Do you remember that scene in Walt Disney’s Bambi where the titular fawn learns to stand up and walk under its own power? It’s a charming vignette in the movie, showcasing a skill that plenty of baby animals — from pigs to giraffe to, yes, deer — pick up within minutes of their birth. Over the first few hours of life, these animals rapidly refine their motor skills until they have full control over their own locomotion. Humans, who learn to stand holding onto things at around seven months and who begin walking at 15 months, are hopelessly sluggish by comparison.
Guess what the latest task that robots have beaten us at? In a new study carried out by researchers at Google, engineers have taught a quadruped Minitaur robot to walk by, well, not really having to teach it much at all. Rather, they’ve used a a type of goal-oriented artificial intelligence to make a four-legged robot learn how to walk forward, backward, and turn left and right entirely on its own. It was able to successfully teach itself to do this on three different terrains, including flat ground, a soft mattress, and a doormat with crevices.
“Legged robots can have great mobility because legs are essential to navigate unpaved roads and places designed for humans,” Jie Tan, principle investigator on the project and Google’s head of locomotion efforts, told Digital Trends. “We are interested in enabling legged robots to navigate our diverse and complex real-world environments, but it is difficult to manually engineer robotic controllers that can handle such diversity and complexity. Therefore it is important that robots be able to learn by themselves. This work is exciting because this is an early demonstration that, with our system, a legged robot can successfully learn to walk on its own.”
The technology at the root of this particular project is something called deep reinforcement learning, a specific approach to deep learning that’s inspired by behaviorist psychology and trial and error learning. Told to maximize a certain reward, software agents learn to take actions in an environment that will achieve those results in the most precise, efficient way possible. The power of reinforcement learning was famously demonstrated in 2013 when Google’s DeepMind released a paper showing how it had trained an A.I. to play classic Atari video games. This was achieved with no instruction other than the on-screen score and the approximately 30,000 pixels that made up each frame of the video games it was playing.
Video games, or at least simulations, are frequently used by robotics researchers, too. A simulation makes perfect sense in theory, since it allows roboticists to train their machine in a virtual world before going out into the real one. That saves robots from the inevitable pratfalls and wear-and-tear that it would undergo as it learns to carry out a specific task. As an analogy, imagine if all of your driving lessons were carried out using a driving simulator. The argument could be made that you would learn more quickly because you wouldn’t have to be so cautious about risking your physical safety or damaging your car (or someone else’s). You could also train more rapidly without having to wait for allocated lessons or for a licensed driver to be willing to take you out.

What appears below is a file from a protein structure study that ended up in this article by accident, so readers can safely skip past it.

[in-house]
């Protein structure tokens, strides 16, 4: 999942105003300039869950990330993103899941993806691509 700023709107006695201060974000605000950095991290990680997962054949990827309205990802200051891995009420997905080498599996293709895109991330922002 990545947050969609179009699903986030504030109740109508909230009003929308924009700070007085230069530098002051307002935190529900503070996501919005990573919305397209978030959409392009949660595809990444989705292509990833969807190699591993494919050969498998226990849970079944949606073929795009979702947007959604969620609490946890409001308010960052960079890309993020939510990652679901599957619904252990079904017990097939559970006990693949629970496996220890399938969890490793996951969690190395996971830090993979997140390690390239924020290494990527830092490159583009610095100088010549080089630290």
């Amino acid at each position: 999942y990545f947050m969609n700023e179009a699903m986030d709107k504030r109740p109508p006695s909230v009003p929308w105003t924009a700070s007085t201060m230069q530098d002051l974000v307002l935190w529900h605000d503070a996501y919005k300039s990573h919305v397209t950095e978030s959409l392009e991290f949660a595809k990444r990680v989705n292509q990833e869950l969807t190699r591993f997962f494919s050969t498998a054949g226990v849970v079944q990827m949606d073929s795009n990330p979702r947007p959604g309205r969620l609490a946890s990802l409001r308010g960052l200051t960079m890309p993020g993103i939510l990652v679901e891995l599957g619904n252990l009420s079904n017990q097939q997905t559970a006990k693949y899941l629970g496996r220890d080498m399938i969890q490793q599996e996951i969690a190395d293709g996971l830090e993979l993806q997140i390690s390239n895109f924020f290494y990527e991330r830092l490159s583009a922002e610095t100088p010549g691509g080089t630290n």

The problem with this is that, as anyone who has ever played a driving video game will know, it’s pretty darn hard to model the real world in a way that feels like, well, the real world. Instead, Google’s researchers began developing improved algorithms that allows their robot to learn more rapidly with fewer trials involved. Building on a previous piece of Google research published in 2018, their robot was able to learn to walk in just a couple of hours in this latest demonstration.
It’s also able to do this while emphasizing a more cautious, safer approach to learning, involving fewer falls. As a result, it minimizes the number of human interventions that need to be made to pick the robot up and dust it off every time it takes a tumble.
Learning to walk in two hours may not be quite deer levels of learning-to-walk efficiency, but it’s a far cry from engineers having to explicitly program how a robot is usually taught to maneuver. (And, as noted, it’s a whole lot better than human infants can manage in that kind of time frame!)
“Although many unsupervised learning or reinforcement learning algorithms have been demonstrated in simulation, applying them on real, legged robots turns out to be incredibly difficult,” Tan explained. “First, reinforcement learning is data-hungry, and collecting robot data is expensive. Our previous work has addressed this challenge. Second, training requires someone to spend a lot of time supervising the robot. If we need a person to monitor the robot and manually reset it every time it stumbles — hundreds or thousands of times — it’s going to take a lot of effort and a very long time to train the robot. The longer it takes, the more difficult it is to scale up the learning to many robots in many different environments.”
One day this research could help create more agile robots that are more rapidly able to adapt to a variety of terrains. “The potential applications are numerous,” Tan said. However, Tan stressed that this is “still early days, and there are many challenges that we still need to overcome.”
In keeping with the reinforcement learning theme, it’s certainly a reward that’s worth maximizing, though!
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